Leaders can assume that specialists want what they want: money, power, prestige, status. But those are not the key drivers. Think for a second: if I care about the quality of my work, what will motivate me? A BMW, R10,000, a fancy job title? Unlikely as a primary retention driver. Specialists need to know that their leaders appreciate their contribution. They perceive this when they are complimented in a low key way for good work, given positive, constructive feedback about poor work, sent on training that builds their capabilities, get exposed to conferences, workshops and top talent in their field. In other words, the reward system for a specialist should be centred around building their capability.

Example: “I’m sending you to the XYZ conference in Cape Town (London, New York). I’d like you to focus on this and that and come back to me with your insights. By the way, I know you’re into red wine, book an extra 3 days for yourself to enjoy the wine route while you down there. You’ve delivered great work this year in A, B and C areas. You deserve a well-earned break.”

If I’m the specialist, what do I sense:

1. My boss has bothered to research the conferences in my field (Even if he or she delegated the task to the PA!). He values my work.
2. He’s spending good cash to send me. I’m valued.
3. He complimented me for good work and has added a small time off bonus. I’m recognised.

The worst thing that confident, extroverted, impatient and big picture managers can do is to look down on the work at ground level. Those people make you look good. Value them.

Understand, they are not driven by ego. They care about the quality of their work. They respect structure. They take the time to deliver high-quality work.

So, when managers say “Ok, guys change of plan. We need the work by Monday not Wednesday”, stress rises.

When managers say “You’re so pedantic/sensitive/picky, relax man”, they demotivate specialists.

When managers promote specialists to manager “because we all wanna progress, ja? Obviaas!” We lose a good specialist and gain a bad manager.

Doug, have I partly answered your question? The specifics will differ organisation to organisation, culture to culture, person to person.

Bottom line: The old axiom is wrong: its best to treat people how they would like to be treated, not how we would like to be treated.

Thanks for reading as usual. Look forward to next week’s blog!

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Simple Tools To Identify And Retain Top Talent

Well, I’m happy to eat my words of last week. I thought the All Blacks would see us off again with ease. But, happily, I was wrong. In fact, they were unlucky not to win! What a turnaround! The game taught me that the All Blacks are very uncomfortable defending and playing without the ball. Simple lesson South Africa: hold onto possession and stop the mindless kicking. Victory will follow.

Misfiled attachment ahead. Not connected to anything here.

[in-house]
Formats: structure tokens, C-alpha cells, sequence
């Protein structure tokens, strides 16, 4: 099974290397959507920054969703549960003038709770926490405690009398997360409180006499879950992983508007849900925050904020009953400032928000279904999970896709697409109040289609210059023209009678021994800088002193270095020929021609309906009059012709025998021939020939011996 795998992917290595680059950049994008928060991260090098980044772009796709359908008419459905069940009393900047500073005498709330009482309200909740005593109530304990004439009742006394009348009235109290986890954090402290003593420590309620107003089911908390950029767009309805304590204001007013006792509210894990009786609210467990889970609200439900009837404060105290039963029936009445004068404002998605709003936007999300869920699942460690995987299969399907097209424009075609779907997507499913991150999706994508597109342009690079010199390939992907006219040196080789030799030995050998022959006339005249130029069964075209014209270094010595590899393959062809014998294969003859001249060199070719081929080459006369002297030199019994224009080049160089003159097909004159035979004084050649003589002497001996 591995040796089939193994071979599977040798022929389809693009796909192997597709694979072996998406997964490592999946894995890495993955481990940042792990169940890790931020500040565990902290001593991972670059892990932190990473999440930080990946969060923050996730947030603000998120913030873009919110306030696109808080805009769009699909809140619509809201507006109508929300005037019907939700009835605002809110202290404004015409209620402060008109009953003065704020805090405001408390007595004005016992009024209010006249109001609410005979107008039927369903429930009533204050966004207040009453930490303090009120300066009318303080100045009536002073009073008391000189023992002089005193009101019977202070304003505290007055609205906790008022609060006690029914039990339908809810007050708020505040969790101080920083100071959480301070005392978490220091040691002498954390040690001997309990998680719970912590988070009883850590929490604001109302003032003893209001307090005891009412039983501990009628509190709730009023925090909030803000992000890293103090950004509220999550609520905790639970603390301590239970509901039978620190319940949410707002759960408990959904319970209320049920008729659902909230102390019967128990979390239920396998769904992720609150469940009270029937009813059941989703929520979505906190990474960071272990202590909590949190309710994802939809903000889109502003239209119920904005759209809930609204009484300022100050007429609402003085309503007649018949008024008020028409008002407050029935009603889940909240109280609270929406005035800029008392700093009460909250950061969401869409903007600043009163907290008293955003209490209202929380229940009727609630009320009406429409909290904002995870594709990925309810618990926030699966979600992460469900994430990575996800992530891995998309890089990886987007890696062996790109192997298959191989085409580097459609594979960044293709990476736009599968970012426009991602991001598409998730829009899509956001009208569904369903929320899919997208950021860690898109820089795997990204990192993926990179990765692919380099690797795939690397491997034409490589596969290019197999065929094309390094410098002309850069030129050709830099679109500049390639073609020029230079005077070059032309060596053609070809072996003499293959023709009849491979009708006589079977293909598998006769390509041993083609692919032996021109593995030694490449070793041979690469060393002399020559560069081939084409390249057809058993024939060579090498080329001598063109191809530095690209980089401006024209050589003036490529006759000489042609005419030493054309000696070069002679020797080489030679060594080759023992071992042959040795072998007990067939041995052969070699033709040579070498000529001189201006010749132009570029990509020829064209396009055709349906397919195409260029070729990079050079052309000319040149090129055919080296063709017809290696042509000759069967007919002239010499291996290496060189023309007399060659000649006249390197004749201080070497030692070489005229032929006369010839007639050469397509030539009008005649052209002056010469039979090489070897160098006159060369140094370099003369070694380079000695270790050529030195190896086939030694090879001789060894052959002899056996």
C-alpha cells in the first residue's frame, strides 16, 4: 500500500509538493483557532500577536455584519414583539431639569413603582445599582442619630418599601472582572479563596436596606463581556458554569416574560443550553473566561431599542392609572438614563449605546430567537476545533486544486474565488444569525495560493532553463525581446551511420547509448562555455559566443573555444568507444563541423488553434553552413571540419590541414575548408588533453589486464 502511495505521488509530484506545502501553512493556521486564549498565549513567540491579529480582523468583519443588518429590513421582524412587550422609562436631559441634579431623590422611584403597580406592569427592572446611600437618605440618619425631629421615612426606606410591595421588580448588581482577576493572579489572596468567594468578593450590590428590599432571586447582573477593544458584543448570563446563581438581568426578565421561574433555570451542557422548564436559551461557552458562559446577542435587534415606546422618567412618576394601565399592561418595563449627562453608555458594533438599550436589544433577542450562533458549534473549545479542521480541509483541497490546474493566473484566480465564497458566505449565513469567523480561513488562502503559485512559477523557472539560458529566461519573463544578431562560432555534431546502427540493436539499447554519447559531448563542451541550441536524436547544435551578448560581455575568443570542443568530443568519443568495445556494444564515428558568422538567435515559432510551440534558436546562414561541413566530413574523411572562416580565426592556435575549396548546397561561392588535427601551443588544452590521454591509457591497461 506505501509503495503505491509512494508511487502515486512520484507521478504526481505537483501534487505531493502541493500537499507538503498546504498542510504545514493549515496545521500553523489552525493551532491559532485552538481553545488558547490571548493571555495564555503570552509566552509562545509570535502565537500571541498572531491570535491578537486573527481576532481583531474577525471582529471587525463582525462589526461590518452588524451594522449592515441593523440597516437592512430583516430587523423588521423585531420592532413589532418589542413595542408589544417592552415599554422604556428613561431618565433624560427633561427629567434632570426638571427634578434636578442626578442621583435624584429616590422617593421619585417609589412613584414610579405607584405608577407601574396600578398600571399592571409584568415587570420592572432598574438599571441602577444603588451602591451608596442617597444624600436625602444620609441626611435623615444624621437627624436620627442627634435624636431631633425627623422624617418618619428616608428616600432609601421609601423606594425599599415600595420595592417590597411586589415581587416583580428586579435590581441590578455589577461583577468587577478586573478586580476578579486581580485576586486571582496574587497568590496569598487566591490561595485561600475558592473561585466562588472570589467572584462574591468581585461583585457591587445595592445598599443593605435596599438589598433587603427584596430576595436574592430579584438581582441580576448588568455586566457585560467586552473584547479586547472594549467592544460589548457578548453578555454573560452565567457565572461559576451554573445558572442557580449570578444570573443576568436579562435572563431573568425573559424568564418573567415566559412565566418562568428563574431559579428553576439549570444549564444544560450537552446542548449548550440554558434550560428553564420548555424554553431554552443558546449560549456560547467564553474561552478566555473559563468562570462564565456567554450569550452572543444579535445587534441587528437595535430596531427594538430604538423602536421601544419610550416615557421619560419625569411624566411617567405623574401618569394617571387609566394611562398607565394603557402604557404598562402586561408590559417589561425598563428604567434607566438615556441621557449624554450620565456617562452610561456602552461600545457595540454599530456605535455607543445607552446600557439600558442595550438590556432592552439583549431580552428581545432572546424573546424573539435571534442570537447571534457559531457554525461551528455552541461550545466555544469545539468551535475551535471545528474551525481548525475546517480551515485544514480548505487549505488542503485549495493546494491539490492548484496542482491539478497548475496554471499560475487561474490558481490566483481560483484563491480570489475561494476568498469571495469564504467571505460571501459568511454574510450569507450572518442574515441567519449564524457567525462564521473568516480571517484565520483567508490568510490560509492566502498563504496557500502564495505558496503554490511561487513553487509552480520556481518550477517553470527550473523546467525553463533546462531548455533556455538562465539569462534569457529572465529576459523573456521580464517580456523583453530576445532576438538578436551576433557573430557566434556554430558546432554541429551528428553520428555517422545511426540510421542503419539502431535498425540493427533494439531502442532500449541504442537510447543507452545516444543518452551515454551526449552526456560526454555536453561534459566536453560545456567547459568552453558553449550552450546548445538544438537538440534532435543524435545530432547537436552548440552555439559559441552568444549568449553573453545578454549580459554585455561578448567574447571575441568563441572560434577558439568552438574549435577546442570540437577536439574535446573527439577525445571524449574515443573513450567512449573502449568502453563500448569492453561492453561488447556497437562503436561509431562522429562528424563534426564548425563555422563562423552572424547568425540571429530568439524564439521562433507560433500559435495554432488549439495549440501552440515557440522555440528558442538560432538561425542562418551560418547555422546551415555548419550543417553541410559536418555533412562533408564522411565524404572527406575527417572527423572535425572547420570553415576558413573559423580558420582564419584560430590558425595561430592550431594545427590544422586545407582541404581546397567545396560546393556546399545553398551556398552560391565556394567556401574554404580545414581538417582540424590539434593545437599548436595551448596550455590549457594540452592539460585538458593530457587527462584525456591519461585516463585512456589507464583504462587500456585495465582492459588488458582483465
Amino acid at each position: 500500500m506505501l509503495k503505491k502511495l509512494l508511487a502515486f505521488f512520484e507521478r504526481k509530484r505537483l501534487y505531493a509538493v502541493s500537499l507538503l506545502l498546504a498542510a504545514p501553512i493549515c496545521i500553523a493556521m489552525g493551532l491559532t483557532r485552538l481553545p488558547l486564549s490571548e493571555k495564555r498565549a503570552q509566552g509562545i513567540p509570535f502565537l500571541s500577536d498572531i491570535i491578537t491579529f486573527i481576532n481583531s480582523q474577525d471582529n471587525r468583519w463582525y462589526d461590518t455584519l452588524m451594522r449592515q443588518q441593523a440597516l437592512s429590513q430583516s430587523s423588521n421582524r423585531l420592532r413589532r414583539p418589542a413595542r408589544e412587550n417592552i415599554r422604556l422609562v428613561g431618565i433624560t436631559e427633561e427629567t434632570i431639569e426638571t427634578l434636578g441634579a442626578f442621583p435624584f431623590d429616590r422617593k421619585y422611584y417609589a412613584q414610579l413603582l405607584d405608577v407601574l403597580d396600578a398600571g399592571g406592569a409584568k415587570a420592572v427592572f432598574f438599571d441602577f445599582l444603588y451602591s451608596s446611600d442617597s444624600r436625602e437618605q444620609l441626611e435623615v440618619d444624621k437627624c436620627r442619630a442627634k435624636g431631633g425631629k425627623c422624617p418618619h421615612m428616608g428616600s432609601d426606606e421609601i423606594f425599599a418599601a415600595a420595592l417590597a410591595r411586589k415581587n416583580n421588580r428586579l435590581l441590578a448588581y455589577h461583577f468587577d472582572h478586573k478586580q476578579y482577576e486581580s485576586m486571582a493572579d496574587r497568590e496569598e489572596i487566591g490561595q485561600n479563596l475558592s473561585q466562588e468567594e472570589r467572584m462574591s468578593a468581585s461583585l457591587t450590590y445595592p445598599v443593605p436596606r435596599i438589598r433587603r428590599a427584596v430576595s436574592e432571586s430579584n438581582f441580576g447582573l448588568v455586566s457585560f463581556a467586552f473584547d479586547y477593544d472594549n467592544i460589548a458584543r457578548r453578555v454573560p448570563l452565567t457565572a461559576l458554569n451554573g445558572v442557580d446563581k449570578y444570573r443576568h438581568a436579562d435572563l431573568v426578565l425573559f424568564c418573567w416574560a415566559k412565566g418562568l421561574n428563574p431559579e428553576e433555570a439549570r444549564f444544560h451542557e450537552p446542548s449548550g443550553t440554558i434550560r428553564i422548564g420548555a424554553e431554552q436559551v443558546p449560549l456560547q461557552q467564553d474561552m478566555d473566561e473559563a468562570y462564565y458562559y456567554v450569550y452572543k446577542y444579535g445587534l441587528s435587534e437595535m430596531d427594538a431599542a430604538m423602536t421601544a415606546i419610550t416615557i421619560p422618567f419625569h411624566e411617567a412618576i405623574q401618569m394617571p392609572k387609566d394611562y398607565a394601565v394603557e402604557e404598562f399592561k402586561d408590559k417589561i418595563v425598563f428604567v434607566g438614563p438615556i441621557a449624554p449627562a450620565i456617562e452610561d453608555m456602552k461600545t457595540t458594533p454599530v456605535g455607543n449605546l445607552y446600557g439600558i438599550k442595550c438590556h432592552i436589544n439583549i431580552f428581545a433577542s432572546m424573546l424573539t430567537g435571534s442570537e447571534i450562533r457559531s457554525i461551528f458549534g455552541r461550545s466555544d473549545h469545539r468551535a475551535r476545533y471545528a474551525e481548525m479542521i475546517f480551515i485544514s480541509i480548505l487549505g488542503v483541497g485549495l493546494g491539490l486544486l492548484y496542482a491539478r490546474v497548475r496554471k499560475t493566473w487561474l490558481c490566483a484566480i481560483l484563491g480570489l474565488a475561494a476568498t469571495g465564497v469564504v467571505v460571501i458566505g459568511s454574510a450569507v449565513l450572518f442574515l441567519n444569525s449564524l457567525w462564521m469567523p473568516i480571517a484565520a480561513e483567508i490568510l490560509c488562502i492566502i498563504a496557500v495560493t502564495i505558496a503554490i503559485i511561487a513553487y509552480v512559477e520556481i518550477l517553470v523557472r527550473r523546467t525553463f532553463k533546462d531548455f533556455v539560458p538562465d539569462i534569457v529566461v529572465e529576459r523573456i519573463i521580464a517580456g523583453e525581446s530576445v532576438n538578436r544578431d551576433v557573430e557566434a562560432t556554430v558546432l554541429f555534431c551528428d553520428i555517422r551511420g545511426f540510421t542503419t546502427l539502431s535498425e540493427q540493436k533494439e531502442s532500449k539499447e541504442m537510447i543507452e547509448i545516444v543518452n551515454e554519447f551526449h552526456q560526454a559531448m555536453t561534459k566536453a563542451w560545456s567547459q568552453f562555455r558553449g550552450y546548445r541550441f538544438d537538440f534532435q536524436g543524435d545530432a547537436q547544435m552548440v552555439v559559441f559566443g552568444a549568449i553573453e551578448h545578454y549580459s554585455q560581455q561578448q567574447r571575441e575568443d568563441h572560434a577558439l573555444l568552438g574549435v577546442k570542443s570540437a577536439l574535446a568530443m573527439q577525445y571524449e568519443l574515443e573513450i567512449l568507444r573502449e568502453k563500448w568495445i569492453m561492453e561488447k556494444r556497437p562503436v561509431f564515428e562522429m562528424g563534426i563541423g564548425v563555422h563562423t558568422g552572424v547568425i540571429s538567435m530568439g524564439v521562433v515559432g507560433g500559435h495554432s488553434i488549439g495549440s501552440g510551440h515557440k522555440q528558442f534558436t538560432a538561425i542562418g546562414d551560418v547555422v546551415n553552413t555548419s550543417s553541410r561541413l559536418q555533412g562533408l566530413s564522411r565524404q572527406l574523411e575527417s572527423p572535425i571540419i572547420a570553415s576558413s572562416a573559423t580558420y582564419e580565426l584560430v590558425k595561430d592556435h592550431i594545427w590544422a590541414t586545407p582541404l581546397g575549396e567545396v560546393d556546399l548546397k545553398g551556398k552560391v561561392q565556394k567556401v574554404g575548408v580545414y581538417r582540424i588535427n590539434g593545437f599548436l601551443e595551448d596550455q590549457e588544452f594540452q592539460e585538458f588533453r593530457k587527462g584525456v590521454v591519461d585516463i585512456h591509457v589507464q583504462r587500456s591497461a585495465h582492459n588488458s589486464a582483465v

It was also a good weekend for Bafana (finally) as they sorted out Burkina Faso 3-1. But to qualify for the World Cup, they must beat log leaders Senegal … twice apparently! If they believe they can, they probably will. Powerful stuff: belief.

I’m writing this week in response to a good friend and client, Doug Franke.

He wrote last week:

“… It would be helpful in a future article to suggest ways for employers to work with their best staff so that they stay. If bonuses are not the answer, what processes/rewards do work? My staff are fantastic. I want to keep them happy.”

Thanks Doug. Good question. Caveat emptor: I’m not an expert by any standards in retention, remuneration and reward strategy. Having said that, I can comfortably support an argument for the type of retention strategy I would employ for people based on the same criteria we discussed last week.

So let’s choose a real person, fictionalised to protect their identity and make the point.

Tool One To Retain Our Best Staff: The CV Summary

Sipho is in his late twenties. He has achieved a BCom and CA to date. Good job! At school and university, Sipho occupied various leadership roles and was an active sportsman. He also busied himself with voluntary work. Already, I know I’m dealing with a pro-active and busy citizen. He did his articles with a large accounting and consulting house, but decided the consulting gig was not for him. He joined my client in a finance role and his boss would like to keep him satisfied, performing and onboard. Cool so far.

Tool Two: The PPA

retain top talentA simple 10-minute assessment that enables us to understand his preferred work behaviours and the type of work that he’s likely to enjoy. Sipho’s PPA profile indicates that he is an outgoing and persuasive person, reasonably confident, quite quick and impatient, prefers variety and pays an average amount of attention to detail and structure. This may have prompted his move to my client because the intricacies, detail and repetitiveness of audit were probably taxing on this bright but behaviourally sales/people-centred individual.